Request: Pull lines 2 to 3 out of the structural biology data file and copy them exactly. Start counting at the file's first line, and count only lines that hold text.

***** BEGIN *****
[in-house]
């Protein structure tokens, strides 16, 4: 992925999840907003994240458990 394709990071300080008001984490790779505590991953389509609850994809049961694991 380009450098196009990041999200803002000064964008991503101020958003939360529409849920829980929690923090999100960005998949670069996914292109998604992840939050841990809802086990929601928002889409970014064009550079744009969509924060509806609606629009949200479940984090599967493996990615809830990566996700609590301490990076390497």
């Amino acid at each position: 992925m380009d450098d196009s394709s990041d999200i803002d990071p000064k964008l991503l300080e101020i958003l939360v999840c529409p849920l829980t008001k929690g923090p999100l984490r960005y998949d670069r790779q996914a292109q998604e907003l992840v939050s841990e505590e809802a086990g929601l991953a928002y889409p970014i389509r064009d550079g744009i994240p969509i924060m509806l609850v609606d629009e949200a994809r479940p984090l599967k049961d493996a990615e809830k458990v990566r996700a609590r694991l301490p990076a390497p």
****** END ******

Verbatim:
């Protein structure tokens, strides 16, 4: 992925999840907003994240458990 394709990071300080008001984490790779505590991953389509609850994809049961694991 380009450098196009990041999200803002000064964008991503101020958003939360529409849920829980929690923090999100960005998949670069996914292109998604992840939050841990809802086990929601928002889409970014064009550079744009969509924060509806609606629009949200479940984090599967493996990615809830990566996700609590301490990076390497």
């Amino acid at each position: 992925m380009d450098d196009s394709s990041d999200i803002d990071p000064k964008l991503l300080e101020i958003l939360v999840c529409p849920l829980t008001k929690g923090p999100l984490r960005y998949d670069r790779q996914a292109q998604e907003l992840v939050s841990e505590e809802a086990g929601l991953a928002y889409p970014i389509r064009d550079g744009i994240p969509i924060m509806l609850v609606d629009e949200a994809r479940p984090l599967k049961d493996a990615e809830k458990v990566r996700a609590r694991l301490p990076a390497p």